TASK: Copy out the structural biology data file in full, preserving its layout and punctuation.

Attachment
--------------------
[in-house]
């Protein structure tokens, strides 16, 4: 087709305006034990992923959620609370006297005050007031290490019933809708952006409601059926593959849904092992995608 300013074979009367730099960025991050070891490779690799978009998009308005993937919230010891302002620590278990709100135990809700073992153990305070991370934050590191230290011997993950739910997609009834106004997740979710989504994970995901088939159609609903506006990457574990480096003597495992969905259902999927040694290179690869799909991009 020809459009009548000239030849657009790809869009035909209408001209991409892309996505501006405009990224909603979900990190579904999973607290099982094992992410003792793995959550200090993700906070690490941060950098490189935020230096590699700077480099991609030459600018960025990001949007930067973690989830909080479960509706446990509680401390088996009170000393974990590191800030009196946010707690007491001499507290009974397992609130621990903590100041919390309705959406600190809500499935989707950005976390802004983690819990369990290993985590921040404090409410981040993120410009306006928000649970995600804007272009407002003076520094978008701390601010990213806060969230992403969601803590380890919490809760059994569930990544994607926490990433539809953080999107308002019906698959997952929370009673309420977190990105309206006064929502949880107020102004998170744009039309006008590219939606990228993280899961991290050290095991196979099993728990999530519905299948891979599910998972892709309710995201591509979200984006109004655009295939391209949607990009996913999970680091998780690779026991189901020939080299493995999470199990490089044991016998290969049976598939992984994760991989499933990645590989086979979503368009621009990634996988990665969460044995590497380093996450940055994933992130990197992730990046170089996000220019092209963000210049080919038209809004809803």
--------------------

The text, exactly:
[in-house]
């Protein structure tokens, strides 16, 4: 087709305006034990992923959620609370006297005050007031290490019933809708952006409601059926593959849904092992995608 300013074979009367730099960025991050070891490779690799978009998009308005993937919230010891302002620590278990709100135990809700073992153990305070991370934050590191230290011997993950739910997609009834106004997740979710989504994970995901088939159609609903506006990457574990480096003597495992969905259902999927040694290179690869799909991009 020809459009009548000239030849657009790809869009035909209408001209991409892309996505501006405009990224909603979900990190579904999973607290099982094992992410003792793995959550200090993700906070690490941060950098490189935020230096590699700077480099991609030459600018960025990001949007930067973690989830909080479960509706446990509680401390088996009170000393974990590191800030009196946010707690007491001499507290009974397992609130621990903590100041919390309705959406600190809500499935989707950005976390802004983690819990369990290993985590921040404090409410981040993120410009306006928000649970995600804007272009407002003076520094978008701390601010990213806060969230992403969601803590380890919490809760059994569930990544994607926490990433539809953080999107308002019906698959997952929370009673309420977190990105309206006064929502949880107020102004998170744009039309006008590219939606990228993280899961991290050290095991196979099993728990999530519905299948891979599910998972892709309710995201591509979200984006109004655009295939391209949607990009996913999970680091998780690779026991189901020939080299493995999470199990490089044991016998290969049976598939992984994760991989499933990645590989086979979503368009621009990634996988990665969460044995590497380093996450940055994933992130990197992730990046170089996000220019092209963000210049080919038209809004809803």